When I mentioned to an author friend that I had added in a slideshow to my readings, she looked at me as if I were┬ánamed Captain Obvious. “I’m doing that,” she said. “You have to do that.”

What she meant was just a rotating screen of slides as a backdrop, while I am actively preparing a PowerPoint with narration, but the point is clear: People want to be entertained! Maybe back in the old days, before internet, you could draw them in with just a reading and a book signing. Sometimes you still can, but that depends on the book and how many people in town know you. I’m a little sad about this, and a little disturbed: shouldn’t good writing be enough? It’s a larger symptom of people today who can’t be still one second without entertainment…but I digress.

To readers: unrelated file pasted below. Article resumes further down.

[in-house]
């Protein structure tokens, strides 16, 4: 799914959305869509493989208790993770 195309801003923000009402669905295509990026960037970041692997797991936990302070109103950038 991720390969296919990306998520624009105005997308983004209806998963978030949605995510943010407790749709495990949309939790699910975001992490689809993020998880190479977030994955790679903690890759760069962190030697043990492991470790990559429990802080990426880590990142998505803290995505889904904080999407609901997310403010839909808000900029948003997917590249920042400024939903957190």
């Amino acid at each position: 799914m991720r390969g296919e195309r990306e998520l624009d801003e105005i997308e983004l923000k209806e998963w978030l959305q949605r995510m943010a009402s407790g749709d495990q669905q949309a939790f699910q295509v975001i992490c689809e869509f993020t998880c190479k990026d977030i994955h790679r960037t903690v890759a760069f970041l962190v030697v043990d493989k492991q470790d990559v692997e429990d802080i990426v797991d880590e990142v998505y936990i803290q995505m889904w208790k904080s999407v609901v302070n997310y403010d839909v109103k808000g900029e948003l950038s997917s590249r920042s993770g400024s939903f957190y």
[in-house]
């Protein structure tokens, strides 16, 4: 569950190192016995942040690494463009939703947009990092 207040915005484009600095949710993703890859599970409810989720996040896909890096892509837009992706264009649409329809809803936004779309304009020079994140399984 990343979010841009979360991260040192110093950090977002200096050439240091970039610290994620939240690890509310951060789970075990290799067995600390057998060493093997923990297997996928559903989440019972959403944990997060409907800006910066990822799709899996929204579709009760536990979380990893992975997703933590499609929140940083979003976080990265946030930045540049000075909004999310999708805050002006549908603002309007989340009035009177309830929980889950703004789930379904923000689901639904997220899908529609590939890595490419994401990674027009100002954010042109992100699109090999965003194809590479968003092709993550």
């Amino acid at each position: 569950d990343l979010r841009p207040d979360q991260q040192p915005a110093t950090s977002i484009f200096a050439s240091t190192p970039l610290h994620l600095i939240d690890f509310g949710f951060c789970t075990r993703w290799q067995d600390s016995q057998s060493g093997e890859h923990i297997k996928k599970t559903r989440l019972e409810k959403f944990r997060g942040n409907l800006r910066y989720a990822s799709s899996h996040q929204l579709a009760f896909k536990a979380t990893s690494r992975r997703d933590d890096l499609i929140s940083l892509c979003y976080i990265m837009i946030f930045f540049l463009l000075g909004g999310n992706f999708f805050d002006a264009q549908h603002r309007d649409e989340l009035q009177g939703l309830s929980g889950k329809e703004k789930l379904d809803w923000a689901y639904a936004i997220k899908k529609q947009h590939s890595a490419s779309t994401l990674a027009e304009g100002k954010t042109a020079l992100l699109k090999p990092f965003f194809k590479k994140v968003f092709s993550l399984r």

Because everyone likes a good slide show. I cringe as I put mine together, because in my agency all trainings are infested with PowerPoint, and most presenters put all of their text on the screen and proceed to read it to us. There’s a reason we call it “Death by PowerPoint.” So I try to make mine interesting. Less text, in fact barely any. I will show my pretty Alaska pictures and talk about what life was like as a kayak ranger there, and how I came to base a book on a landscape.

Despite my misgivings, it turned out to be fun to put together. I remembered a lot: the old tractors we used to find, remnants of abandoned coastal lives. Hiking with an aerial photo to a lake that we were sure nobody had ever reached before. The mysterious and wild places we saw, and how they changed all of us.

There’s a lesson here for me; people want a show, and as writers we have to think about giving it to them. Would you go to a book signing, even if you liked the book, or to a show with pictures? I have to admit I would probably opt for the show. It’s hard to pry me out of my house after a full work day to sit some more. If I could figure out how to do book readings by kayak, I would do it! (Hmm….)